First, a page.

- Input into transactional expectations early: Whilst it is not in Legal’s gift to determine the strategic, financial, or operational objectives of a corporate transaction, organisations will perform robust internal analysis and calculations on what those objectives should be. Synergy targets are a key example of this. Where consultative analysis is taking place Legal needs to engage early to stress-test calculations and associated working assumptions (e.g. headcount numbers, baseline cost of internal and external spend) used in the formulation of transaction objectives or targets. Doing so will reduce the chance that a centrally driven, top-down target is thrust onto Legal with little chance to input.
- Baseline your teams: One of the biggest challenges associated with materially expanding or downsizing your organisation is ensuring right-sized teams. How to know, for example, whether the team being taken on / disposed of is over- or under-weighted? One of the very first things Legal should be doing therefore – regardless of the nature of the transaction – is to baseline some key pre-deal metrics and extrapolate these to post-deal to ensure proportionality. Although crude, a metric as basic as number of lawyers per $X revenue will help you to calculate the rough number of lawyers needed to maintain similar service levels in the future organisation once the revenue of the business being acquired, divested, or otherwise has been appropriately added or subtracted.
- Have a structured view of the work Legal is doing and consider how this may change: Transaction or otherwise, every more mature Legal department should have a clear understanding of what its people are working on. This need only becomes more acute where corporate transactions are concerned. Going into any kind of deal, Legal leadership teams should be able to articulate who does what in their function to make informed decisions about how individuals may map to a future organisation with an altered blend or volume of activity. Short of the trauma of timesheets, the most effective way of doing this is by running periodic surveys within your legal department which ask teams or individuals to assign their activity to a service catalogue or activity taxonomy tailored to your organisation.
- Deal with your contracts and templates early: Rightfully so, contracts and contract templates rarely come away untouched in any transaction. For live contracts, it is highly likely that there will be some level of remediation, as well as a migration exercise in some form. Early identification of the affected contracting portfolio both from a migration and remediation perspective is key to avoiding any last minute rushes ahead of transitional services agreements ending. Contract templates will also likely need some level of amendment. Having a clear index of your latest contract templates will enable you to perform this amendment exercise much more quickly and efficiently.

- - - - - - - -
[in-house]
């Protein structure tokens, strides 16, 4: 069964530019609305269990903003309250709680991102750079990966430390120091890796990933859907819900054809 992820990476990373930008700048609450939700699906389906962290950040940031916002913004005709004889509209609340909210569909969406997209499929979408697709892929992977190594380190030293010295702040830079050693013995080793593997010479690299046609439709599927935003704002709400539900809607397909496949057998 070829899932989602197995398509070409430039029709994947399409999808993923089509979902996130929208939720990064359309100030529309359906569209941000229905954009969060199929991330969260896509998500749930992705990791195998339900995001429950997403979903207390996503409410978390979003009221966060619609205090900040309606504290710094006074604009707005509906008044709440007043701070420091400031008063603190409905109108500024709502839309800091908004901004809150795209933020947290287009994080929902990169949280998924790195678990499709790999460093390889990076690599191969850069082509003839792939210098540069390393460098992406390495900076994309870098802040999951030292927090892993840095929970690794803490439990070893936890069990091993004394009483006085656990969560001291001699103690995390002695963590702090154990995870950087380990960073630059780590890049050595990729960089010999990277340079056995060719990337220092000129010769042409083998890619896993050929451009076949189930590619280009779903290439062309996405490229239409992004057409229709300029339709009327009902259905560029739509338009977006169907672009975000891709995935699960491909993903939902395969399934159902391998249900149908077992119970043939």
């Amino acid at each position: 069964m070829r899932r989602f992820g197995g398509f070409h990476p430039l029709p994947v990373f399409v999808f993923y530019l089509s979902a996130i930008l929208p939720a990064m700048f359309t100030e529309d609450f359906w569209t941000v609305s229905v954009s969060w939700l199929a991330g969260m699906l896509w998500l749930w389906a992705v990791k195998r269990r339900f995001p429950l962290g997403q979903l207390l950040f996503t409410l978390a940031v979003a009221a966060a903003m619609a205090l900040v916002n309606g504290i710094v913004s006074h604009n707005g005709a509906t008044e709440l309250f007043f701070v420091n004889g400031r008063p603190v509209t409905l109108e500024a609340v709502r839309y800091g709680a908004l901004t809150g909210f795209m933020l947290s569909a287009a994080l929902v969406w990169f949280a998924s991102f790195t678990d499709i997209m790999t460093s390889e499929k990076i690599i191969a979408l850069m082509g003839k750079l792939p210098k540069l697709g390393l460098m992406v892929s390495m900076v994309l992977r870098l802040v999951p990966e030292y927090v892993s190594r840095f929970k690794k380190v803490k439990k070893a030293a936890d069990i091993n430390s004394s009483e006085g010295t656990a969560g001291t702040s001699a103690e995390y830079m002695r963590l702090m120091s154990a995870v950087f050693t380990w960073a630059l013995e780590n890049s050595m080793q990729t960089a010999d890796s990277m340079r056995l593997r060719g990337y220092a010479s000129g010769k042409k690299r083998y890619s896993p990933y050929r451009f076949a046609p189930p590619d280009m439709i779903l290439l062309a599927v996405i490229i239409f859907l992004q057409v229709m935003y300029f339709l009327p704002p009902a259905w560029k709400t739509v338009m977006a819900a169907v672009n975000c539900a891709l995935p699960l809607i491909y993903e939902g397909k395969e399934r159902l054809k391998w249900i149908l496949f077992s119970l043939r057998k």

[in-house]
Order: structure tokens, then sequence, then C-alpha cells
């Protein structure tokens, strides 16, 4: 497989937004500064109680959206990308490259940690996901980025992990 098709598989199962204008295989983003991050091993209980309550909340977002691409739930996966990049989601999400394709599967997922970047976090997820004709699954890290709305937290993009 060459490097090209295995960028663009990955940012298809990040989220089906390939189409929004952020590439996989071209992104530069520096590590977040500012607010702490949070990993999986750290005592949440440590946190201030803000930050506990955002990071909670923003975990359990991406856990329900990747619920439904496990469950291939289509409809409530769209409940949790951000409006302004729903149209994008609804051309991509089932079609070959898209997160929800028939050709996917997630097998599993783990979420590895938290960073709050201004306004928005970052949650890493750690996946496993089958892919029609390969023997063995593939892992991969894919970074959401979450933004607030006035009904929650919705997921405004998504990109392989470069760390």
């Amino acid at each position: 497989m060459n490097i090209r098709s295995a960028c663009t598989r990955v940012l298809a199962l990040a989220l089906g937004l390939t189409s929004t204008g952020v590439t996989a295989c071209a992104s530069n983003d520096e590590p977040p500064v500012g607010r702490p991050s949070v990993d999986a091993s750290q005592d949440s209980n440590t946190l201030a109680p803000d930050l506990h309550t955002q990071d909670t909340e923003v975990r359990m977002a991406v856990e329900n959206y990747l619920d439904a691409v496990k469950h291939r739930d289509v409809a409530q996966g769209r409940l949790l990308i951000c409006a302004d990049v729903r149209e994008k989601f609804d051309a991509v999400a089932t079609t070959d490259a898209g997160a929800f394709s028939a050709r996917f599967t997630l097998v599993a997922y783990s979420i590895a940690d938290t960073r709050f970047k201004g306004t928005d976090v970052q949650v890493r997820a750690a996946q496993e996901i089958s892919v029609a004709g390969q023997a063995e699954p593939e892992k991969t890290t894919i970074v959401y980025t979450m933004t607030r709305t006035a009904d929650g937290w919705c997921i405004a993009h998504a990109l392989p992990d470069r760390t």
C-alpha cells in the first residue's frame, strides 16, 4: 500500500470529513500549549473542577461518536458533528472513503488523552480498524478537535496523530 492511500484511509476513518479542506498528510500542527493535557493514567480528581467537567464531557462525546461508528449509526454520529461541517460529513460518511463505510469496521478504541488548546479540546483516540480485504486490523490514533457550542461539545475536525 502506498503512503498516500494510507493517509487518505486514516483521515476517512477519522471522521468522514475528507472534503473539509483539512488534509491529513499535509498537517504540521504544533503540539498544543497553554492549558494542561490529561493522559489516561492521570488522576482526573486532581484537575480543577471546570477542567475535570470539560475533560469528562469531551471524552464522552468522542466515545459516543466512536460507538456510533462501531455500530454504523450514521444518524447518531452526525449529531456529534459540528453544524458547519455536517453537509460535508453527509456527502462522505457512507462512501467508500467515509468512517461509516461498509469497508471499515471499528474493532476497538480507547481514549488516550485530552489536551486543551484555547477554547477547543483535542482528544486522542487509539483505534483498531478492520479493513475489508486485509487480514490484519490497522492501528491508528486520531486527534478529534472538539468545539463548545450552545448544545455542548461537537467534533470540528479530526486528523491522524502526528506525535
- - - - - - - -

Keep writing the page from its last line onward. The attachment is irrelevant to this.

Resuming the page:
- Map out your core current and future state processes: Contracting is always a key process for Legal, as is intake and triage of both contracting but also non-contracting requests from the business. You would be amazed at how few legal departments have actually mapped and documented these business-critical processes. Doing so pre-deal will enable you to take a number of important actions dependent on the transaction type. Being able to simply and cleanly articulate core legal processes to stakeholders is the obvious upside, but this extends to enabling you to compare your processes with another organisation, potentially port these across to any new organisation, scale those processes up or down, and understand how touchpoints or IT system interactions may change in a new operating environment.
Make sure you win the match… and the league
Reflecting on the long-term set up of the legal department may be at the bottom of a legal department’s priorities whilst a significant corporate transaction looms, however not doing so risks both the short-term security and long-term prosperity of Legal and its ability to effectively serve the business.
Ensuring the ‘substitutes bench’ is appropriately stocked, inputting early into post-transaction objectives and clarifying expectations on Legal, understanding what your teams do, how they do it, the tools they use, and ultimately how any and all of this may change are all critical to delivering not just the transaction, but the objectives that underpinned the transaction in the first place. Winning the match is obviously important. But in doing so don’t abandon the bigger picture items that will enable you to win the league.